June 13, 2018
In 2015, Facebook said it ended data sharing of its users’ records with other companies. Now, court documents, company officials and sources reveal that, after that date, Facebook struck so-called whitelist deals to share information with many more companies than previously acknowledged, including Royal Bank of Canada and Nissan Motor, both of which were Facebook advertisers. Among the shared data were phone numbers and the “friend link” that measured degrees of closeness between the targeted user and others in her network.
The Wall Street Journal reports that, “many of these customized deals were separate from Facebook’s data-sharing partnerships with at least 60 device makers, which it disclosed this week.” Facebook said a “small number” of partners “were allowed to access data about a user’s friends after the data was shut off to developers in 2015” and that “many of the extensions lasted weeks and months.”
Facebook vice president of product partnerships Ime Archibong said that, “as we were winding down over the year, there was a small number of companies that asked for short-term extensions, and that, we worked through with them.” “But other than that, things were shut down,” he added.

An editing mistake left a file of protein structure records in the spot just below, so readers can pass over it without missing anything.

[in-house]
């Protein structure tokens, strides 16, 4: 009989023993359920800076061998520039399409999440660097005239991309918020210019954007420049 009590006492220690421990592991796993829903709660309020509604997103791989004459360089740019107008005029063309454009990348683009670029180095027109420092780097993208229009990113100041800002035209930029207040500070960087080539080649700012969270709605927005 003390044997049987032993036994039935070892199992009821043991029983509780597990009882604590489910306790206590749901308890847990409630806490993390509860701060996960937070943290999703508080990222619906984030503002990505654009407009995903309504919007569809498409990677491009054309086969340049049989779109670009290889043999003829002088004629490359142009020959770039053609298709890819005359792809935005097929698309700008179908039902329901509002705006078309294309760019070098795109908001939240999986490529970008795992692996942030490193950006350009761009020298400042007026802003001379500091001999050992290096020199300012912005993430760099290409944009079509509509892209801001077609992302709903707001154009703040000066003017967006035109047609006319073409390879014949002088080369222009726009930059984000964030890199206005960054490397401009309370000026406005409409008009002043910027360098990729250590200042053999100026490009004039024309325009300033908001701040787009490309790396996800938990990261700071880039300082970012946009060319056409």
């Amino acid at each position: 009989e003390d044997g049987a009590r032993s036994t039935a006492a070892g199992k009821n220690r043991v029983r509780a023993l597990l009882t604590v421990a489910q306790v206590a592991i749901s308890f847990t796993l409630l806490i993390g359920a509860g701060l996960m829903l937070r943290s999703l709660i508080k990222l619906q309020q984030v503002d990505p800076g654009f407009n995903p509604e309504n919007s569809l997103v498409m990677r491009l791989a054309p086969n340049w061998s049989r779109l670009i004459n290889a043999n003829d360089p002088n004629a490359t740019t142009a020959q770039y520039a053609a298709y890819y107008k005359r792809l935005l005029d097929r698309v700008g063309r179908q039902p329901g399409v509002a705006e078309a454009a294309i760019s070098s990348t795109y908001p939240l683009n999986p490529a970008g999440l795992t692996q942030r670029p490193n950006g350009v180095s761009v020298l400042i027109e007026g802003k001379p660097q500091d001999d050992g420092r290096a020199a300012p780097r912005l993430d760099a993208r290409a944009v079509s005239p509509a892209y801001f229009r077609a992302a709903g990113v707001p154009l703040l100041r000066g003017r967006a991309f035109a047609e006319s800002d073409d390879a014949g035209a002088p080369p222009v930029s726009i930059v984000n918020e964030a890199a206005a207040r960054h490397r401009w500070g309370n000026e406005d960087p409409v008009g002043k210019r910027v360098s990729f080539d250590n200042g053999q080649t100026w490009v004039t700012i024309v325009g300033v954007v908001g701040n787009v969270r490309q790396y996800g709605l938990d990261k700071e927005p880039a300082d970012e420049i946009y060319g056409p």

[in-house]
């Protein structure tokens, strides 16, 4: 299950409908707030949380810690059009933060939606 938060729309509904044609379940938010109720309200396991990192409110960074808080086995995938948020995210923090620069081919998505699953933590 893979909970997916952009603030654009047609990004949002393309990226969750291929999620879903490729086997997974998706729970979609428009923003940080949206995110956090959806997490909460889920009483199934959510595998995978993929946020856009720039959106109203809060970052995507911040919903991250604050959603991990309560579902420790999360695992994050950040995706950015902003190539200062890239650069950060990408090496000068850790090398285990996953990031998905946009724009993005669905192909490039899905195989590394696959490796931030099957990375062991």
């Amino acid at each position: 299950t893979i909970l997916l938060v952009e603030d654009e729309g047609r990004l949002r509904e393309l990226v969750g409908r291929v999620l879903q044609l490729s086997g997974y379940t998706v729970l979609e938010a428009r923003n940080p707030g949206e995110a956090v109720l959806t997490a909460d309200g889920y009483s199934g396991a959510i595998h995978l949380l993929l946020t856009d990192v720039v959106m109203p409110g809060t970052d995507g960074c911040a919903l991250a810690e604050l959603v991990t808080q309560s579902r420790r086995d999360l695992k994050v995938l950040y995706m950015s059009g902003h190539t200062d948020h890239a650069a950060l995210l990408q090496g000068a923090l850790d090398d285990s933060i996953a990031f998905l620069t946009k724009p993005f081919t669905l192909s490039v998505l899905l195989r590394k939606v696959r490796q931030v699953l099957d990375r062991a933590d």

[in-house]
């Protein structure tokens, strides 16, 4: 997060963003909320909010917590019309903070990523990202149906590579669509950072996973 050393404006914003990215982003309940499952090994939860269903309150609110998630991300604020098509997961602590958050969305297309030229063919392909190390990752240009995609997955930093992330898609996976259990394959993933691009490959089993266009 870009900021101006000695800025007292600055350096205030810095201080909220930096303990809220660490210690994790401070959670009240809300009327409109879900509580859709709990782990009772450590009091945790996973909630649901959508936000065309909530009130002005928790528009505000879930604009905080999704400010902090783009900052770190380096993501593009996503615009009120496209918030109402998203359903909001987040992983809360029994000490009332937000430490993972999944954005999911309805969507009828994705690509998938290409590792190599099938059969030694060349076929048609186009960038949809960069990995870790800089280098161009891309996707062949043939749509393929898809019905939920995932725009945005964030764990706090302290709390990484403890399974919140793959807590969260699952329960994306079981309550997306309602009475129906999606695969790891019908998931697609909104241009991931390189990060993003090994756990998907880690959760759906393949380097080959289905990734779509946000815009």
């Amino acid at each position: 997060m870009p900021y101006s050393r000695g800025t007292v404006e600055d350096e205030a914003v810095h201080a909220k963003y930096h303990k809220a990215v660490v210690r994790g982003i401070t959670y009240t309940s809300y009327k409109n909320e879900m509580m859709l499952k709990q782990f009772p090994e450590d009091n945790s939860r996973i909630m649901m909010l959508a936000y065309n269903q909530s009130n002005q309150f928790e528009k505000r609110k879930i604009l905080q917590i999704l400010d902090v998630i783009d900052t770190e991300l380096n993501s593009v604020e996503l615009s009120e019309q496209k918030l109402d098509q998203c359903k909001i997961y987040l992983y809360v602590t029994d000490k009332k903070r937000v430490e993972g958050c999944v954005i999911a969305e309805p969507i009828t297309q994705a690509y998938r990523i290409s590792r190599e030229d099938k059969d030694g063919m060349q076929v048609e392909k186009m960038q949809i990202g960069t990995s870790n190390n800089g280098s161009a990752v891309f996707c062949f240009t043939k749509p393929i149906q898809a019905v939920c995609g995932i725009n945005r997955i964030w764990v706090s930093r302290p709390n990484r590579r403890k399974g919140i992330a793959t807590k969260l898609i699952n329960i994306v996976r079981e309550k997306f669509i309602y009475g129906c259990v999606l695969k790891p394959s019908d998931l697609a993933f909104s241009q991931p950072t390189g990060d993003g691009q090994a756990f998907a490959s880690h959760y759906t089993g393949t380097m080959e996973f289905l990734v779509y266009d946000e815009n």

According to privacy experts, “Facebook users likely didn’t know how their data was being shared.” “I don’t think anyone would have a reasonable understanding of how widespread this was,” said Georgetown Law professor David Vladeck, who directed the Federal Trade Commission’s Consumer Protection Bureau from 2009 until 2013.
He added that, “any deals made after 2012 could draw scrutiny about whether Facebook was in violation of its settlement that year with the FTC, under which the company is required to give the social network’s users clear and prominent notice and obtain their express consent before sharing their information beyond their privacy settings.”
Facebook denies it violated that settlement.
When he appeared before Congress, Facebook chief executive Mark Zuckerberg testified that, “Facebook moved to eliminate broad access to information about users’ friends in 2014,” and that “developers had until May 2015 to comply with the rules.”